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Grove in 1848, and built the dam and grist mill of the present Mast mill before the Civil War, bolting the ground wheat by an old reel still in existence, though J. C. and J. H. Mast, his sons, changed that old mill into the first roller mill in Watauga County in 1897, E. F. Bingham building the second half a mile above. His children married as follows: Andrew Jackson married Joana King, Leona A. married Robert Mast; Martha V. Married Thomas Sullivan; John H. married, first, Eleline, daughter of Hiram McBride, and second, Nancy, daughter of Hiram Wilson; Alice J. married Finley Mast; Sarah C. married John Smith; Daniel H. married Ruia Lowrance; Joseph C. married, first, Nora Phillips, and, second, Ada Madron, of Bristol, Va. Joseph H. Mast, Sr., died September 8, 1915.

The brothers and a sister of J. H. Mast, Sr., were: Noah, who married Elizabeth Roland; Leson, who married Sally Dugger; Eli, who married Callie Dugger; Jack, who married Martha Moore, of the Globe, and Finley P., who married Rhoda Smith.

Miller Family.-- According to Clyde C. Miller, of Sands, N.C., there is a tradition that, several years before the Revolutionary War, three young men, a Horton, a Miller and Baird, all married sisters named Eldridge and moved to the upper Yadkin from Pennsylvania. They probably came with the Jersey settlers. Tradition also gives this Miller the name of William and credits him with having fought in the Revolution. His son, David, was one of the first settlers in the bounds of what is now Watauga county, near Meat Camp Creek. David Miller and Levi Murphey or Morphew were constables and called the first court in Watauga to order. David had twelve children, seven sons and five daughters: Wayne, David, John, William, Joseph, Ephriam and Jonathan: Lydia, who married a Bingham, Rebecca, who married Battle Bryan; Polly, who married a Lookabill; Elizabeth, who married an Allison, and Nancy, who married a Lewis.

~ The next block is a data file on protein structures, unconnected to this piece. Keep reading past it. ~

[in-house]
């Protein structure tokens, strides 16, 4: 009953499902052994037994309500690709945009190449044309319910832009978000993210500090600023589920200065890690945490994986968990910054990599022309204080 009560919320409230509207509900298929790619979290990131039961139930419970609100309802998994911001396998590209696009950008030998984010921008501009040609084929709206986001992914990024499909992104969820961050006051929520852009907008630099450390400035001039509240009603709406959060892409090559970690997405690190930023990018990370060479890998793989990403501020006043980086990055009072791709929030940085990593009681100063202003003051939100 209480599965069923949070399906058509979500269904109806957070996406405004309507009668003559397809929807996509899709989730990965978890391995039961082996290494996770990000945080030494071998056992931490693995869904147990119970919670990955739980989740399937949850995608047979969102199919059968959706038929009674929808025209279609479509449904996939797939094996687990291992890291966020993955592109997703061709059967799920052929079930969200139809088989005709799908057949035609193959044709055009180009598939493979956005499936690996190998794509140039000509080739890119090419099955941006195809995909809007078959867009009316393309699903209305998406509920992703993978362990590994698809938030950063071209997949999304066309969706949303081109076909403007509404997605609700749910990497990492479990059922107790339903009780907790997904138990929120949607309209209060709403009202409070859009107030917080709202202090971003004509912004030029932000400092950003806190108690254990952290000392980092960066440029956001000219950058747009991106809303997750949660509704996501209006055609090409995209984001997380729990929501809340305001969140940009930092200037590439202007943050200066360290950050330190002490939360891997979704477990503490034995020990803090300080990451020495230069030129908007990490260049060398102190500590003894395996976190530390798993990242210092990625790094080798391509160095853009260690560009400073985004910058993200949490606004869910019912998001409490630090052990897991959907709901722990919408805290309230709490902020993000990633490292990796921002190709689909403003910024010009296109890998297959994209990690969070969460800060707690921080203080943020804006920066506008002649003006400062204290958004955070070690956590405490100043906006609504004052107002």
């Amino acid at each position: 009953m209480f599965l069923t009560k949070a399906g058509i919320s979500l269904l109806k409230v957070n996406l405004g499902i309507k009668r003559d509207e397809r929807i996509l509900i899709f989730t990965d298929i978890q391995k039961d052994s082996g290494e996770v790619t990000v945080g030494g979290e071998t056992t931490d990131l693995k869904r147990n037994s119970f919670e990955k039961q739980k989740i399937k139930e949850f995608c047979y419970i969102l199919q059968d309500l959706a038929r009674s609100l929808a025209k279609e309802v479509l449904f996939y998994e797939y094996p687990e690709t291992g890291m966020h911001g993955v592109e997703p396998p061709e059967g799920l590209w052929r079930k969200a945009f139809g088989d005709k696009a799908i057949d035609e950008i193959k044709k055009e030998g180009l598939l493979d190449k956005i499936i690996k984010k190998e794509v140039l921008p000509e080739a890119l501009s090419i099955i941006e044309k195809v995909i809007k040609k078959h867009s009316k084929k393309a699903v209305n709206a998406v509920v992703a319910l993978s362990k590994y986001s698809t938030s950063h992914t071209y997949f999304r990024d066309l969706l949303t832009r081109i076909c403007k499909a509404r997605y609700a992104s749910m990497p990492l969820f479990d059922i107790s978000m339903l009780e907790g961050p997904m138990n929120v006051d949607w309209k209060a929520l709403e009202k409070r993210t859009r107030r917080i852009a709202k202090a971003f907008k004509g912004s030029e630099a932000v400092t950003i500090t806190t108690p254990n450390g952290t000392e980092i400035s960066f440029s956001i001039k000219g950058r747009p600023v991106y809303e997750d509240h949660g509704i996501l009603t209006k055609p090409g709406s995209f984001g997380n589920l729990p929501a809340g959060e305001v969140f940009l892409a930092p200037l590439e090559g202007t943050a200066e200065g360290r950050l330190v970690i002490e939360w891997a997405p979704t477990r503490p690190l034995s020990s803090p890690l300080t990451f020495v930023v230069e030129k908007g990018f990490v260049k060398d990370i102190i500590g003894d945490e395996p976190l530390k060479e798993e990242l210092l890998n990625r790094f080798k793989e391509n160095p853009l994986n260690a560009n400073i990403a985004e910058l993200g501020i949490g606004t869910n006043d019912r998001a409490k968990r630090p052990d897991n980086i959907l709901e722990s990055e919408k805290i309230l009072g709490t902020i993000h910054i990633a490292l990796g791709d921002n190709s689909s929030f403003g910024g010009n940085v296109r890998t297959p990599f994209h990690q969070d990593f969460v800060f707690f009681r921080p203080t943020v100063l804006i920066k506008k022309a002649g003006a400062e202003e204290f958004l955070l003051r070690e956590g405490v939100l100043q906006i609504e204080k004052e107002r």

Wayne's sons were: William, James, Daniel, Jonathan and Alfred. David, a brother of Wayne, was the father of Clingman, who has been for years in the State of Washington; George, Mrs. L. D. Cole [Sharon's note - Mrs. L. D. Cole was named Martha Angeline and the "L.D." was for Lorenzo Dow] and Mrs. George Moody were also children of Wayne. Daniel lived and died on Cove Creek.